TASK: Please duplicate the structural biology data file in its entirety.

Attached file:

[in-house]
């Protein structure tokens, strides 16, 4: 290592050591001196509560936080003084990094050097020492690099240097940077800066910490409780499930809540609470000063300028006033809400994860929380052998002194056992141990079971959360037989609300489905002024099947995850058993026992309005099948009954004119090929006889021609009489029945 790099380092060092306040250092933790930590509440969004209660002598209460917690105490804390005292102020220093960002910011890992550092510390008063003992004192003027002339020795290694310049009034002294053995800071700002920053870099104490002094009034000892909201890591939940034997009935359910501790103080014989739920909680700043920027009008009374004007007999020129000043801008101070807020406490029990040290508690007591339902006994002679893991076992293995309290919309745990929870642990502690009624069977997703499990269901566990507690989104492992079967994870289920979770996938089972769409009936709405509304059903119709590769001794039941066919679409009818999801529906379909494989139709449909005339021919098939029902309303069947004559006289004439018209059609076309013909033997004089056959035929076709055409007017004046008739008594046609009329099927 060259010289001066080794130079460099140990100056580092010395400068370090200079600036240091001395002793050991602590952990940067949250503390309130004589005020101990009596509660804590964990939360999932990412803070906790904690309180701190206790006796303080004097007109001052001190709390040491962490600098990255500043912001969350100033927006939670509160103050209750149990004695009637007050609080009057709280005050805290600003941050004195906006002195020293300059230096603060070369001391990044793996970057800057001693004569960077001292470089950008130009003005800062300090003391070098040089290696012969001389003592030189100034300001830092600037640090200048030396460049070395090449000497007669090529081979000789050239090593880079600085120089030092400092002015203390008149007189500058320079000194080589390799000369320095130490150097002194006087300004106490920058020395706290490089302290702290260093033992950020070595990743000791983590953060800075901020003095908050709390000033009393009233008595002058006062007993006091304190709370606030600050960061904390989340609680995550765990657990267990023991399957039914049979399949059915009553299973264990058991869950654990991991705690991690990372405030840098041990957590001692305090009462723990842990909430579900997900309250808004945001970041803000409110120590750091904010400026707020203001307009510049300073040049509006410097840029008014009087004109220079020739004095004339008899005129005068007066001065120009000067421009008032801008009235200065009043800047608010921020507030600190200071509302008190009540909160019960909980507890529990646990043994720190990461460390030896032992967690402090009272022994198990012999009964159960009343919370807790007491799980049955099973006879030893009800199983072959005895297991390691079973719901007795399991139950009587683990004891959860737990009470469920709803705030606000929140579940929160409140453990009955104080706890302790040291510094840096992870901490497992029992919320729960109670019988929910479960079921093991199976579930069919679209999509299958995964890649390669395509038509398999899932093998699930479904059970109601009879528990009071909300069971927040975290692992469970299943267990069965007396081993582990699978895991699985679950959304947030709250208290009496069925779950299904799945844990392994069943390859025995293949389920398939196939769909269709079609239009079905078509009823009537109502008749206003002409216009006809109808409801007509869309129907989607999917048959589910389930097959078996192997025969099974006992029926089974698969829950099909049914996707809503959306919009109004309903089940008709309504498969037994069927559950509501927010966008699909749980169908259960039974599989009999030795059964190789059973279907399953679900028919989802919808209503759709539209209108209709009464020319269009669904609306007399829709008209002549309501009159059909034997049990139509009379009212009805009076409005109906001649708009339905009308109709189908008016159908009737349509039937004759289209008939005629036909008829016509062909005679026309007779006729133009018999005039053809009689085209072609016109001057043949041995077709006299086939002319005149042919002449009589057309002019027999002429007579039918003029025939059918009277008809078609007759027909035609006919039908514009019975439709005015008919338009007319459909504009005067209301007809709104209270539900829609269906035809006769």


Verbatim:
[in-house]
């Protein structure tokens, strides 16, 4: 290592050591001196509560936080003084990094050097020492690099240097940077800066910490409780499930809540609470000063300028006033809400994860929380052998002194056992141990079971959360037989609300489905002024099947995850058993026992309005099948009954004119090929006889021609009489029945 790099380092060092306040250092933790930590509440969004209660002598209460917690105490804390005292102020220093960002910011890992550092510390008063003992004192003027002339020795290694310049009034002294053995800071700002920053870099104490002094009034000892909201890591939940034997009935359910501790103080014989739920909680700043920027009008009374004007007999020129000043801008101070807020406490029990040290508690007591339902006994002679893991076992293995309290919309745990929870642990502690009624069977997703499990269901566990507690989104492992079967994870289920979770996938089972769409009936709405509304059903119709590769001794039941066919679409009818999801529906379909494989139709449909005339021919098939029902309303069947004559006289004439018209059609076309013909033997004089056959035929076709055409007017004046008739008594046609009329099927 060259010289001066080794130079460099140990100056580092010395400068370090200079600036240091001395002793050991602590952990940067949250503390309130004589005020101990009596509660804590964990939360999932990412803070906790904690309180701190206790006796303080004097007109001052001190709390040491962490600098990255500043912001969350100033927006939670509160103050209750149990004695009637007050609080009057709280005050805290600003941050004195906006002195020293300059230096603060070369001391990044793996970057800057001693004569960077001292470089950008130009003005800062300090003391070098040089290696012969001389003592030189100034300001830092600037640090200048030396460049070395090449000497007669090529081979000789050239090593880079600085120089030092400092002015203390008149007189500058320079000194080589390799000369320095130490150097002194006087300004106490920058020395706290490089302290702290260093033992950020070595990743000791983590953060800075901020003095908050709390000033009393009233008595002058006062007993006091304190709370606030600050960061904390989340609680995550765990657990267990023991399957039914049979399949059915009553299973264990058991869950654990991991705690991690990372405030840098041990957590001692305090009462723990842990909430579900997900309250808004945001970041803000409110120590750091904010400026707020203001307009510049300073040049509006410097840029008014009087004109220079020739004095004339008899005129005068007066001065120009000067421009008032801008009235200065009043800047608010921020507030600190200071509302008190009540909160019960909980507890529990646990043994720190990461460390030896032992967690402090009272022994198990012999009964159960009343919370807790007491799980049955099973006879030893009800199983072959005895297991390691079973719901007795399991139950009587683990004891959860737990009470469920709803705030606000929140579940929160409140453990009955104080706890302790040291510094840096992870901490497992029992919320729960109670019988929910479960079921093991199976579930069919679209999509299958995964890649390669395509038509398999899932093998699930479904059970109601009879528990009071909300069971927040975290692992469970299943267990069965007396081993582990699978895991699985679950959304947030709250208290009496069925779950299904799945844990392994069943390859025995293949389920398939196939769909269709079609239009079905078509009823009537109502008749206003002409216009006809109808409801007509869309129907989607999917048959589910389930097959078996192997025969099974006992029926089974698969829950099909049914996707809503959306919009109004309903089940008709309504498969037994069927559950509501927010966008699909749980169908259960039974599989009999030795059964190789059973279907399953679900028919989802919808209503759709539209209108209709009464020319269009669904609306007399829709008209002549309501009159059909034997049990139509009379009212009805009076409005109906001649708009339905009308109709189908008016159908009737349509039937004759289209008939005629036909008829016509062909005679026309007779006729133009018999005039053809009689085209072609016109001057043949041995077709006299086939002319005149042919002449009589057309002019027999002429007579039918003029025939059918009277008809078609007759027909035609006919039908514009019975439709005015008919338009007319459909504009005067209301007809709104209270539900829609269906035809006769």